The attack on the Illustrious is the story’s fulcrum. In this short section the narrative has a fine-grained intensity, zooming in on the action to give a minute-by-minute account of the moment the two halves of the story meet: his father the fallen hero, and the falling cherry blossoms, the kamikaze. The focus swings from Holman’s family, growing up in London and Liverpool, Blackball and Greymouth, to the kamikaze and to Holman’s trip to Japan to meet the families of the tokkōtai, the Special Attack Unit that tried to destroy his father’s ship.
His quest to understand kamikaze and connect with the families is moving, and his exposition of the origins of the practice is clear and cogent. He’s made good use of material, only available in English in the past few years, that lets the kamikaze speak for themselves. Holman’s evocation of the world of the kamikaze, drunk on sake, smashing clocks so they cannot see time tick towards their death, is often as vivid as his portrait of his parents.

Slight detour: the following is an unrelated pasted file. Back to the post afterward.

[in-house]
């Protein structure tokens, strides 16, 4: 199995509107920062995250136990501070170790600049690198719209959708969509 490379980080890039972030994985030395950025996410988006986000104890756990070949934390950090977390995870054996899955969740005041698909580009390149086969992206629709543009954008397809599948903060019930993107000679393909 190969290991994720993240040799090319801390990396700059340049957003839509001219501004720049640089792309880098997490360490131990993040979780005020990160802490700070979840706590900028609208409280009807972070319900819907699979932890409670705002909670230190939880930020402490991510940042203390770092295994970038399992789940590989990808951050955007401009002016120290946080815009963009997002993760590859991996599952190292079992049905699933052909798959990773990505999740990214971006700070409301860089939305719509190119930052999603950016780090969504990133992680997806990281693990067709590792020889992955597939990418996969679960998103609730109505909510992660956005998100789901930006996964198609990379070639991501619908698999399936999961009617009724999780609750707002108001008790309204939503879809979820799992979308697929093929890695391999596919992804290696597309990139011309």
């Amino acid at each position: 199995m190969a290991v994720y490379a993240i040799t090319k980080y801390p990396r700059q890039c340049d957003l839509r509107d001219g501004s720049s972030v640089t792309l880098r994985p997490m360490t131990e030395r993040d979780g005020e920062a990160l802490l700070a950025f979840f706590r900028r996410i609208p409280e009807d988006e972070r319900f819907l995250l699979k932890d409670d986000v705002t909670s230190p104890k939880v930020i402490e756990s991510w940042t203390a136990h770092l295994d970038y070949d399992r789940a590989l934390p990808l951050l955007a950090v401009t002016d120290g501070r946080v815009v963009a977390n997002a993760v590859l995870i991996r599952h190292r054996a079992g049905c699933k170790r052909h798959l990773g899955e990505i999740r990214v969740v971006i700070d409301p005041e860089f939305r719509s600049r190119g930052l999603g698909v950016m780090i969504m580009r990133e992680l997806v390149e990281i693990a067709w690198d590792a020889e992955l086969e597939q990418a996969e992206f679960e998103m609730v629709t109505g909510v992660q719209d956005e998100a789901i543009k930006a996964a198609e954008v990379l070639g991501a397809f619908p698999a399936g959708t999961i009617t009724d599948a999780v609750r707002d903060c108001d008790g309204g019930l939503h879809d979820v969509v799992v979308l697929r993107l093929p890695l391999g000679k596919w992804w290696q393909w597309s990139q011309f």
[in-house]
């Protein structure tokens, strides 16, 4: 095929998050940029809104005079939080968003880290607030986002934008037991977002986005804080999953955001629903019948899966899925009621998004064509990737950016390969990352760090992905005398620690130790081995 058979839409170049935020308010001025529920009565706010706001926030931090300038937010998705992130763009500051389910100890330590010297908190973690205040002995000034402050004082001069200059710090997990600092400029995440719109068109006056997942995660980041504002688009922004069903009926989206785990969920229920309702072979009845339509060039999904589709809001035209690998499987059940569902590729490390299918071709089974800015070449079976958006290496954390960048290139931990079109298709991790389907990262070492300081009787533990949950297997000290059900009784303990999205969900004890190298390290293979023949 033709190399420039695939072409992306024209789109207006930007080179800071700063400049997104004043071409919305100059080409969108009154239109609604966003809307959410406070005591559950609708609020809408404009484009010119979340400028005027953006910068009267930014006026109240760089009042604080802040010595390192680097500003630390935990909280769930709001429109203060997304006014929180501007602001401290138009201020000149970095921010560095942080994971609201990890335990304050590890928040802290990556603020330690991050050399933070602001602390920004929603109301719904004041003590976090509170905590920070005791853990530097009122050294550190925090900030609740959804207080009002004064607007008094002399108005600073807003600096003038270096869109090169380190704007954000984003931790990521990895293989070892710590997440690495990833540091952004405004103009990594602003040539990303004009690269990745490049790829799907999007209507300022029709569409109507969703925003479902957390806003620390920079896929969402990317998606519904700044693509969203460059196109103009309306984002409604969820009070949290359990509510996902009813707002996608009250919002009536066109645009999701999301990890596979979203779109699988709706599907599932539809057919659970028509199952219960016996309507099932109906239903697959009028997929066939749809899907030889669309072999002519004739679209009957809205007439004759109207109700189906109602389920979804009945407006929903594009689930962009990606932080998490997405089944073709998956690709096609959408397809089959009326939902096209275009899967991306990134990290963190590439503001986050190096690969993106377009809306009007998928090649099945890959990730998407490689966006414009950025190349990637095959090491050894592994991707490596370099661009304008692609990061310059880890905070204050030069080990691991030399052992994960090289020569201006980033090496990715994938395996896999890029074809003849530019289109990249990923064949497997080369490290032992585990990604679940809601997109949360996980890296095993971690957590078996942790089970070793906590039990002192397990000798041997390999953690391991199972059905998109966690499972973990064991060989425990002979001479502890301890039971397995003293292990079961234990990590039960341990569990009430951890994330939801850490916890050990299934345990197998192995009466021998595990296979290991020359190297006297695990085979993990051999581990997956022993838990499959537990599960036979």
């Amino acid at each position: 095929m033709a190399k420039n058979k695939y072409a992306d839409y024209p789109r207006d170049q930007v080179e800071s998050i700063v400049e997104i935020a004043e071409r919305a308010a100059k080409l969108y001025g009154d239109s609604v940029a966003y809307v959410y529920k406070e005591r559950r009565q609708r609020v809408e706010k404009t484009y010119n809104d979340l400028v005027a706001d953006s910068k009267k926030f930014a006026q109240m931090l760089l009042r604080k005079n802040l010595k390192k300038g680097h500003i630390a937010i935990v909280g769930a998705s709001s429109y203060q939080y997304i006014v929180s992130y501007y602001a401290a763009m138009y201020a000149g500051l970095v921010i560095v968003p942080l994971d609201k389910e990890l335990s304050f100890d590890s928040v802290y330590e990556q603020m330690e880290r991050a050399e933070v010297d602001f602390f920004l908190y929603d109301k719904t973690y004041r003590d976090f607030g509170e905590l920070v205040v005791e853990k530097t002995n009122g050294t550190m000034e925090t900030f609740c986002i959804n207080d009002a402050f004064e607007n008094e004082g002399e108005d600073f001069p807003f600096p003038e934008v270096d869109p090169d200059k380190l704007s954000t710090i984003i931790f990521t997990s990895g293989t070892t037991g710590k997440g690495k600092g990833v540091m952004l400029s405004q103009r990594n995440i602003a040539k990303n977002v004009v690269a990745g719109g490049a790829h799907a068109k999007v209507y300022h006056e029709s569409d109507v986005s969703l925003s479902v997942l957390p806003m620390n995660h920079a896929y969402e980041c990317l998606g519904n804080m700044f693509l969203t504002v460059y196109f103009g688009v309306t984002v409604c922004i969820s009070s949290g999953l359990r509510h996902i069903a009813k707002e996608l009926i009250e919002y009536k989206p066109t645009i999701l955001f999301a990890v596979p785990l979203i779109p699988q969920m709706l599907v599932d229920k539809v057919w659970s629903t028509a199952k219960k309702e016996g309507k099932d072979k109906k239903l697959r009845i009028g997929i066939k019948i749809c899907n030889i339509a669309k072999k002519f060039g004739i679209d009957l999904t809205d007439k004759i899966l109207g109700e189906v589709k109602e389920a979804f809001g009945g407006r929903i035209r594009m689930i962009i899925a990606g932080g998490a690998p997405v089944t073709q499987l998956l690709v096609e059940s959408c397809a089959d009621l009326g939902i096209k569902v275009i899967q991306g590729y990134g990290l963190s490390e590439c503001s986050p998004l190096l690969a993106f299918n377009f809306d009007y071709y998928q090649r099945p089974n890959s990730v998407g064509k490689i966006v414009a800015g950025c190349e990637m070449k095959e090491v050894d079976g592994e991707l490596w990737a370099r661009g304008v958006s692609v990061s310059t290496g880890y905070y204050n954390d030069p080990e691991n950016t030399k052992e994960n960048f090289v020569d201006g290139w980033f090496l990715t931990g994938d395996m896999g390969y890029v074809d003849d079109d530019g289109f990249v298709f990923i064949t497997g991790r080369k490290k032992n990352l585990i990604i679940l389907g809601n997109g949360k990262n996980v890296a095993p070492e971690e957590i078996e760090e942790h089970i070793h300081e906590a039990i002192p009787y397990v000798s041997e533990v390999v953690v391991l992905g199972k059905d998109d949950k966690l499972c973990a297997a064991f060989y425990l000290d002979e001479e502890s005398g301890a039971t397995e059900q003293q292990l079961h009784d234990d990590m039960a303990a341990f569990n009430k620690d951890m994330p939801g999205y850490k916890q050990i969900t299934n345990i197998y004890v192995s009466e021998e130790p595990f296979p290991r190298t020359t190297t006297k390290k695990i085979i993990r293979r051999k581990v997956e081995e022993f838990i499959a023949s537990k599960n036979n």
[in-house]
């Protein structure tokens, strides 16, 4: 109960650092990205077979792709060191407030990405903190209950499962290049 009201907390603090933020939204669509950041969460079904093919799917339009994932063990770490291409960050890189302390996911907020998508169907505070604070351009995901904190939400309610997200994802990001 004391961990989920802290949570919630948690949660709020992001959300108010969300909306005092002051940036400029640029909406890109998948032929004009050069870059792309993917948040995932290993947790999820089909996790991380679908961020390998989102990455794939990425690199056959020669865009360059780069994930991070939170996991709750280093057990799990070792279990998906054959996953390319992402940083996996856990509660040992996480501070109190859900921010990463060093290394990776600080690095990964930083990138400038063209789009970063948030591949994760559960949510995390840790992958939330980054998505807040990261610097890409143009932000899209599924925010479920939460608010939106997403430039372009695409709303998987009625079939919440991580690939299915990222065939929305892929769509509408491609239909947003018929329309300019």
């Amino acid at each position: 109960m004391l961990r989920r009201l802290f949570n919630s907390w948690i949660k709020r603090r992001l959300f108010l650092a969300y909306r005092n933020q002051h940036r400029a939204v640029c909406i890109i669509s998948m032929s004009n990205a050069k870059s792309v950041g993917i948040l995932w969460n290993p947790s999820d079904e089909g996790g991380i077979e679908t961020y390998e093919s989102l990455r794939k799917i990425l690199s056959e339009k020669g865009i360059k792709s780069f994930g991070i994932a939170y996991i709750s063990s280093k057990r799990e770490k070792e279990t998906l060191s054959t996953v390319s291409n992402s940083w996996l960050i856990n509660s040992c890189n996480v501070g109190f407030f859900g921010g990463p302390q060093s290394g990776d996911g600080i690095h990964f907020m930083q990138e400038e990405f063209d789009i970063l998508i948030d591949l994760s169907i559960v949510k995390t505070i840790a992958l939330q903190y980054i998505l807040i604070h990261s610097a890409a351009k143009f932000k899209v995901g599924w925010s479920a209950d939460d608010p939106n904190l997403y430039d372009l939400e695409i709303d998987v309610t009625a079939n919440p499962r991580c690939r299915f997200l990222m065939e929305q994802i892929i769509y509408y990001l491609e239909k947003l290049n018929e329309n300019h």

Holman no longer sees the kamikaze as fanatics, but they are, at the very least, the product of a fanatical culture. In this, they have more in common with today’s jihadis in explosive vests than Japanese like Ritsu Hall, author of the book’s introduction, would like to believe. As Holman points out, the kamikaze shared a tiny chance of survival with RAF fliers in the Battle of Britain, among many other combatants. The difference is that the families of Spitfire pilots didn’t want their sons to die. Once you were a kamikaze, though, death was your duty and survival shamed your family.